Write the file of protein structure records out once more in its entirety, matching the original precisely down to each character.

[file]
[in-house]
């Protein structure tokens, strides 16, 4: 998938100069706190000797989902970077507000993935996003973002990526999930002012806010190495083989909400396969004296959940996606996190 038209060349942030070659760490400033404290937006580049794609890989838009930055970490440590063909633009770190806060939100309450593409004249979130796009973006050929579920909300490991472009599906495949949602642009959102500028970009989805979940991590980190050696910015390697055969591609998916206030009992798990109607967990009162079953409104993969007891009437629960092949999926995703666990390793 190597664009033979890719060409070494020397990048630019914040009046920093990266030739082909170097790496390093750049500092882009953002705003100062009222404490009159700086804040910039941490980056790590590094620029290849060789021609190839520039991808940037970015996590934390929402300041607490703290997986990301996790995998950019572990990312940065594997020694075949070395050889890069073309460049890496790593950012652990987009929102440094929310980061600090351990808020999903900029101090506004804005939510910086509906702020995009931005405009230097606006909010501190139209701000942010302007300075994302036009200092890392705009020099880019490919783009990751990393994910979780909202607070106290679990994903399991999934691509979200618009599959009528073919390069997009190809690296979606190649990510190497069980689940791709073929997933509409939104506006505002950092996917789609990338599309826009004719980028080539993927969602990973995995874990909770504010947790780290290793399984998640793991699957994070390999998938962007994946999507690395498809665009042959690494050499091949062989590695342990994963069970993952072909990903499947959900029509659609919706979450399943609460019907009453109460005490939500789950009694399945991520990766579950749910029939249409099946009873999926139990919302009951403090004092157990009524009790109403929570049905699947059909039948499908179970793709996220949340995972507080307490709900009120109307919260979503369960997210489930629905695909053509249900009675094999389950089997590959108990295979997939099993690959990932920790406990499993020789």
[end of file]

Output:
[in-house]
């Protein structure tokens, strides 16, 4: 998938100069706190000797989902970077507000993935996003973002990526999930002012806010190495083989909400396969004296959940996606996190 038209060349942030070659760490400033404290937006580049794609890989838009930055970490440590063909633009770190806060939100309450593409004249979130796009973006050929579920909300490991472009599906495949949602642009959102500028970009989805979940991590980190050696910015390697055969591609998916206030009992798990109607967990009162079953409104993969007891009437629960092949999926995703666990390793 190597664009033979890719060409070494020397990048630019914040009046920093990266030739082909170097790496390093750049500092882009953002705003100062009222404490009159700086804040910039941490980056790590590094620029290849060789021609190839520039991808940037970015996590934390929402300041607490703290997986990301996790995998950019572990990312940065594997020694075949070395050889890069073309460049890496790593950012652990987009929102440094929310980061600090351990808020999903900029101090506004804005939510910086509906702020995009931005405009230097606006909010501190139209701000942010302007300075994302036009200092890392705009020099880019490919783009990751990393994910979780909202607070106290679990994903399991999934691509979200618009599959009528073919390069997009190809690296979606190649990510190497069980689940791709073929997933509409939104506006505002950092996917789609990338599309826009004719980028080539993927969602990973995995874990909770504010947790780290290793399984998640793991699957994070390999998938962007994946999507690395498809665009042959690494050499091949062989590695342990994963069970993952072909990903499947959900029509659609919706979450399943609460019907009453109460005490939500789950009694399945991520990766579950749910029939249409099946009873999926139990919302009951403090004092157990009524009790109403929570049905699947059909039948499908179970793709996220949340995972507080307490709900009120109307919260979503369960997210489930629905695909053509249900009675094999389950089997590959108990295979997939099993690959990932920790406990499993020789």